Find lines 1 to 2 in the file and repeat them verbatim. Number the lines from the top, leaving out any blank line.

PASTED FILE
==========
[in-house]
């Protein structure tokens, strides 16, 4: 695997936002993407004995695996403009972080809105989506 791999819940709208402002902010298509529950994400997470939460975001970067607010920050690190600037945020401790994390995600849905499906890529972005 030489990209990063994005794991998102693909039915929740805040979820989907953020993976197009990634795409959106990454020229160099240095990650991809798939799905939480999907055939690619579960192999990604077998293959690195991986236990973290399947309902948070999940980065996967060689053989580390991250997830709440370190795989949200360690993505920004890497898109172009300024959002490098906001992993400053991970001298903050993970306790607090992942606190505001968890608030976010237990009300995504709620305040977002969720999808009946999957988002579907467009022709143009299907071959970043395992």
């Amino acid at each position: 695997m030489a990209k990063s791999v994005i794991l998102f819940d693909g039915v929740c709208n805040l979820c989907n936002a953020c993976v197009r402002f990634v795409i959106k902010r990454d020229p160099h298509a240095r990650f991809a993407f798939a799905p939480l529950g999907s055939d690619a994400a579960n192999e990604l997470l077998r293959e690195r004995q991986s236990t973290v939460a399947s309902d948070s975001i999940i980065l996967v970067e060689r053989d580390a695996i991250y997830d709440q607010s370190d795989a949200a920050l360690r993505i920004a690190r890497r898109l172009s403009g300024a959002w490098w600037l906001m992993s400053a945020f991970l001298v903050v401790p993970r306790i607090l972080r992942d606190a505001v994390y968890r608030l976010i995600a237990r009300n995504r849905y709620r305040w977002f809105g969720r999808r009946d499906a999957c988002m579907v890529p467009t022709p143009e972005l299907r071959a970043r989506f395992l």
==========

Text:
[in-house]
């Protein structure tokens, strides 16, 4: 695997936002993407004995695996403009972080809105989506 791999819940709208402002902010298509529950994400997470939460975001970067607010920050690190600037945020401790994390995600849905499906890529972005 030489990209990063994005794991998102693909039915929740805040979820989907953020993976197009990634795409959106990454020229160099240095990650991809798939799905939480999907055939690619579960192999990604077998293959690195991986236990973290399947309902948070999940980065996967060689053989580390991250997830709440370190795989949200360690993505920004890497898109172009300024959002490098906001992993400053991970001298903050993970306790607090992942606190505001968890608030976010237990009300995504709620305040977002969720999808009946999957988002579907467009022709143009299907071959970043395992």